The reason that we have most of the New Testament in Greek today is because Greek was the world’s language back then like English is today. Are these languages therefore better than the Hebrew?

    Yahweh can glorify Himself through anything – even through a donkey (story of Balaam).

    “Yahshua” might not be “historically correct” – but it can also be an aspect of the Messiah. I personally find it more intriguing than the Hellenistic “Jesus”.

  44. And yes Dr. Brown, you are right when you say that it is ridiculous to make a dogma out oft this name thing. I too feel really bad about so many people doing this.

  45. Erika,

    You’re missing the point. Yahshua is a non-existent name, a figment of someone’s imagination that doesn’t even work in Hebrew while it pretends to be Hebrew.

    Jesus is the way we say His name in English, which is what matter, since in giving the NT to the world in Greek (and then, in many translations into many languages since), God is saying, “I want you to relate to Me and My Son through your own native language” — the very thing you are opposing here.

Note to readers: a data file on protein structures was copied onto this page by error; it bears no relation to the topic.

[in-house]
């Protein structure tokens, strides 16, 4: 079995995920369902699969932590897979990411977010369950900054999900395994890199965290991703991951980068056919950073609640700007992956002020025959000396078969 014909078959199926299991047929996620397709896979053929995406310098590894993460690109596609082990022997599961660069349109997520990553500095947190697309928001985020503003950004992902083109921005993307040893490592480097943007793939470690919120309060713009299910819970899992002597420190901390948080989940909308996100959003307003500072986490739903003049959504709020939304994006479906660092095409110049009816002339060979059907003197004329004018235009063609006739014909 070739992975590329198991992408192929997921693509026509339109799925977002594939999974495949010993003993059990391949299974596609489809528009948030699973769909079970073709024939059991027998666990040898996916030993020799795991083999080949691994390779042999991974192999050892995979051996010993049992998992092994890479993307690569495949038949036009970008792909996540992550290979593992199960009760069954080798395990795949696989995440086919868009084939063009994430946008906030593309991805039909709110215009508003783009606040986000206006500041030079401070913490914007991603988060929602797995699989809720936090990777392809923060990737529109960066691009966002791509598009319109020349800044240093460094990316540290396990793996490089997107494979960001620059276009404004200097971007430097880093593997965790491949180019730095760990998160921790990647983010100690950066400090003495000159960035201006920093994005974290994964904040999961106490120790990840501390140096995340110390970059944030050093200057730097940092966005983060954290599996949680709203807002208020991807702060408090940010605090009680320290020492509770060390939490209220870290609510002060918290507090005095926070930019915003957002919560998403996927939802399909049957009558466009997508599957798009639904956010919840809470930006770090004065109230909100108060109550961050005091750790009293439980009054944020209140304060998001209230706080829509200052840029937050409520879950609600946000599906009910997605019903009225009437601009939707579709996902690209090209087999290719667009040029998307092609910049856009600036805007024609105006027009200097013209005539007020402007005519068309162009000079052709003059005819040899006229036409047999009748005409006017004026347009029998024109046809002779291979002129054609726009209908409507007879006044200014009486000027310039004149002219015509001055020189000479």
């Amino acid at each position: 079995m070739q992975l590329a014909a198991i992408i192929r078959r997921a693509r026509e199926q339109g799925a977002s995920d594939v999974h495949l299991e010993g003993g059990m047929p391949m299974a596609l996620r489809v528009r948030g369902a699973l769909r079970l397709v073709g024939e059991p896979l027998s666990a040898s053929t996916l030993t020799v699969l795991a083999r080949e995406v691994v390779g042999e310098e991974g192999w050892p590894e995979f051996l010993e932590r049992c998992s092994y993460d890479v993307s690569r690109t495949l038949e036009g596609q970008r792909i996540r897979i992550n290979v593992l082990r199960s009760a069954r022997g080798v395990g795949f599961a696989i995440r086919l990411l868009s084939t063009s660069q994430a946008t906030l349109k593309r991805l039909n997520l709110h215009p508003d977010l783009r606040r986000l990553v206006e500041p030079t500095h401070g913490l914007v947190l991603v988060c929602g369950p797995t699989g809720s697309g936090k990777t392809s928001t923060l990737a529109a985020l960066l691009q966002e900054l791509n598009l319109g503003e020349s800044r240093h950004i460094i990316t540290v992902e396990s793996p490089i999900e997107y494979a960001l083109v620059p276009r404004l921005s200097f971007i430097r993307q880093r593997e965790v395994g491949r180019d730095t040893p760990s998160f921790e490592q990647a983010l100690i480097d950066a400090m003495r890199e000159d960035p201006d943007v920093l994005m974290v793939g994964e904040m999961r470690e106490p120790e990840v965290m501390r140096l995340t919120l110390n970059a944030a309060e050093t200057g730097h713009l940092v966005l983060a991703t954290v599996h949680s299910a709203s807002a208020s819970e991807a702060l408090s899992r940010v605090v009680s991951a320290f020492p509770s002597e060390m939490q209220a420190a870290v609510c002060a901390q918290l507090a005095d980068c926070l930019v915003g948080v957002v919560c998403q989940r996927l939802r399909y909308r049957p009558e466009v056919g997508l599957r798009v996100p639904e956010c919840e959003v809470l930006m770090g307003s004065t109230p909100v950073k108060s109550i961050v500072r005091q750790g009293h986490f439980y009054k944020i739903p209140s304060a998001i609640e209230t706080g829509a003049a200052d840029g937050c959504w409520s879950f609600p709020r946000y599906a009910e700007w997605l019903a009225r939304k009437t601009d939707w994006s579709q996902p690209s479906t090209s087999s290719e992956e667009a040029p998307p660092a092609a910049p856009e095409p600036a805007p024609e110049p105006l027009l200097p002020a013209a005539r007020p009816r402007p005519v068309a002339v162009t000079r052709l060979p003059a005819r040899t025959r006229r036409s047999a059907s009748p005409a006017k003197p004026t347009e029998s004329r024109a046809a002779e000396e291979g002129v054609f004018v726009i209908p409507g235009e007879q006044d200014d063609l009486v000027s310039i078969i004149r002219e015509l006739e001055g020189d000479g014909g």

46. Dr. Brown,

    Why is pronunciation “Jesus” not just as invented as the pronunciation “Yahshua”?

    The word “Joshua” was pronounced “Yoshua” by the very persons that penned it. The name “Jesus” was pronounced “Yeasu” by the very ones that penned it. It was English speaking people that made both of these words. “Joshua” has changed little over the last 300 years. “Jesus” has very little resemblance at all to the original pronunciation.

    Why is the pronunciation “Yoshua” somehow less English than “Yeasu”? Why is “Jesus” somehow more right than “Joshua”?

    We know that the latter is a closer pronunciation as the middle and end of the word are correct. We know that the “J” sound is not correct in Hebrew, Older English, and most other languages.

    Do you think that “Jesus” is somehow the new name of Messiah that is spoken of in Revelation? Why is “Joshua” (without the “J” sound) not as good? And just as English, for that matter?

    The Greek “Iesous” is the correct form of either “Jesus” or “Joshua” if pronounced properly.


  47. Hi again,

    Dr. Brown I appreciate this topic/conversation a lot, thank you a lot for explaining these things which were confusing to me.

    Although the conversation got very repetitive, the points made are very good and I appreciate the correction. Now, I am curious when the show will be available to listen to again?

    Thanks, Blessings to everyone!